Wednesday, April 16, 2014

Wednesday Wisdom: Settling

via The Everygirl

Last night in the middle of my WERQ dance fitness class cool down, I started contemplating the idea of "settling". What does it mean to settle? How does the act of settling impact one's life? These were questions that flooded my mind as I struggled to maintain my balance while stretching my quads.

The word settle has a negative connotation. For me, settling means continually choosing to put time, effort, and emotion into something or someone who doesn't fit my needs or goals. Sometimes what we want or think is best for us is actually the exact opposite.

There are a few "almosts" in my life--relationships and opportunities that despite my best efforts didn't come to fruition--that I have mourned. Not having the chance to pursue or experience something you really want is painful and frustrating.

Failure hurts too, but not in the same way. At least you had the opportunity to try. Stolen chances leave a different kind of void. "What if" can be a haunting companion.

As I focused on my breathing and stretched my aching muscles, I experienced a moment of clarity. I realized that if I'd succeeded in obtaining what I had previously deemed as lost opportunities, I would have been settling for a life different than the one my Heavenly Father intends for me.

Even though I may not understand why things I wanted didn't work it, I believe everything happens for a reason. Like Joy Wilson, I'm not the kind of girl who settles. I intend to keep not settling.

Tuesday, April 15, 2014

10 Home Decor Updates Under $20

Looking to update your home decor for spring? Head over to and check out today's blog post written by yours truly: 10 Home Decor Updates Under $20.

Thursday, April 3, 2014


I decided to go to grad school for a lot of reasons. To have an adventure. To get away from a boy. To find my passion. To work towards an attainable goal.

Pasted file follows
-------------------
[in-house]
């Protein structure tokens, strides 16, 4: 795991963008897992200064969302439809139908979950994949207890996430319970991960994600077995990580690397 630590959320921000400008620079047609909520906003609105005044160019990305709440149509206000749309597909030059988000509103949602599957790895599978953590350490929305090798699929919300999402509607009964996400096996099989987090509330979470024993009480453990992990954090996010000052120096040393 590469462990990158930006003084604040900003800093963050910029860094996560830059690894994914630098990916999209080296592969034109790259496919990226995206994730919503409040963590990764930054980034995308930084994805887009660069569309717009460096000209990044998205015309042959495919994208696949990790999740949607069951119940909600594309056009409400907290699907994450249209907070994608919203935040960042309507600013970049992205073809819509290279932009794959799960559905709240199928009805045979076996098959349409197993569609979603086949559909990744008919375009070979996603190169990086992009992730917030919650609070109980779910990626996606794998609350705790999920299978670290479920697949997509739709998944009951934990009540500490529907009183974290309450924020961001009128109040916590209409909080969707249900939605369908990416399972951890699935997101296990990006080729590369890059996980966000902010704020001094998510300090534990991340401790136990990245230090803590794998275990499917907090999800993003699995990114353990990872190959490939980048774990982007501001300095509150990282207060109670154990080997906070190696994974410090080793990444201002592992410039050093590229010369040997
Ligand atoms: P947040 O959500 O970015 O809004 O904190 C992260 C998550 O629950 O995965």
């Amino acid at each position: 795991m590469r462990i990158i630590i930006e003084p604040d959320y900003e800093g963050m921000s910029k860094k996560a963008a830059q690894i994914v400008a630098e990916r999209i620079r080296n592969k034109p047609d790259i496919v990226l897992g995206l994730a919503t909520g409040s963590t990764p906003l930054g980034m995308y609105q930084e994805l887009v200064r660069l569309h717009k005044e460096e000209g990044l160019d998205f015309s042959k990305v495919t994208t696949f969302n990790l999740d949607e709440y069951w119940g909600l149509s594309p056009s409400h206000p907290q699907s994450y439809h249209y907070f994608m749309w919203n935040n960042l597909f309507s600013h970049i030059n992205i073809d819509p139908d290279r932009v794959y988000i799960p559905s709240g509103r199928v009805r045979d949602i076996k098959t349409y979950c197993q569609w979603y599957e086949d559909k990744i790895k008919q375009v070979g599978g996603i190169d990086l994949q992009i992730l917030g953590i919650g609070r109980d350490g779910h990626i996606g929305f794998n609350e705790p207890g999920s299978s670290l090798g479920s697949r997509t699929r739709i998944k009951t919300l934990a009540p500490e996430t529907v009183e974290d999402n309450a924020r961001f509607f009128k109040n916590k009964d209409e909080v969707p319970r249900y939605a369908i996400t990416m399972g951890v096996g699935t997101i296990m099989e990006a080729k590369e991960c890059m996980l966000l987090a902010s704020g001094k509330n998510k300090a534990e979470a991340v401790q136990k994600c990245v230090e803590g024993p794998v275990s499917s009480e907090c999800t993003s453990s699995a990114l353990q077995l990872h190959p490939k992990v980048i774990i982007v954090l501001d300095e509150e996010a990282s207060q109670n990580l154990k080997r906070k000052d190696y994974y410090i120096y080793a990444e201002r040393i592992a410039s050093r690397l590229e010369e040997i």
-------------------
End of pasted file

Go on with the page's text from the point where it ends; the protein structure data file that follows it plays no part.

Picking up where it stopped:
In a few months I will have accomplished this great thing--getting my master's degree. I don't feel like I deserve it. I'm hoping that feeling will change once I receive my diploma.

Three years ago I applied to grad school because I thought that if I was really going to pursue writing as a profession, I couldn't get there on my own. I needed more training and more professional contacts. I also needed to feel like I was working towards something instead of being consumed by feelings of uncertainty and fear about the future.

The year between graduating from college and starting grad school is not one I'd care to repeat. My best friend was miles away serving a church mission, a romantic relationship I'd hoped would blossom combusted instead, and I had no idea what I was going to do for a job after my internship. I was alone and completely lost.

In an attempt to figure out my life and what to do next, I found a therapist and spent every Monday for nine months in his office. Slowly and painfully, I found enough courage and clarity to make an important decision about my future.

Grad school was never part of my plan but I'm not surprised I ended up there. I've spent the majority of my life performing well in school. School has always been a safe place and an environment where I feel at ease.

The funny thing is grad school has never felt safe or comfortable. They're have only been a few moments where I've felt really good about the work I produced or loved what I was doing. Every story has required an enormous amount of effort just to finish, let alone finish well. Despite my lack of confidence in my performance, I've had several professors praise my work and encourage me to pursue writing as a full-time career.

I don't regret the decision to go to grad school or move to Chicago, but like most things in life, I'm not where I'd thought I'd be by now. I still have a lot of the same questions about my future that I did three years ago. Plus, I'm in a lot more debt than when I started. I thought I'd find this great passion in grad school but that hasn't been the case. My career path isn't linear and I'm learning to accept that.

I need to figure out what's next, but this time I don't feel the same despair or pressure that I did three years ago. I'm more comfortable not having all the answers. I also feel more prepared and in a better place to tackle some of the personal issues I wasn't ready to face. Even though I still have a lot of questions about who I am and where I'm going, I'm proud of myself for choosing to do something with my life rather than sitting back and waiting for something to happen.

Even though the future is still scary, it's also exciting. What job will I have next? Will I finally start to date? How long will I live in Chicago? Where will I be a year from now?

What will life look after grad school? I don't know and that's finally ok.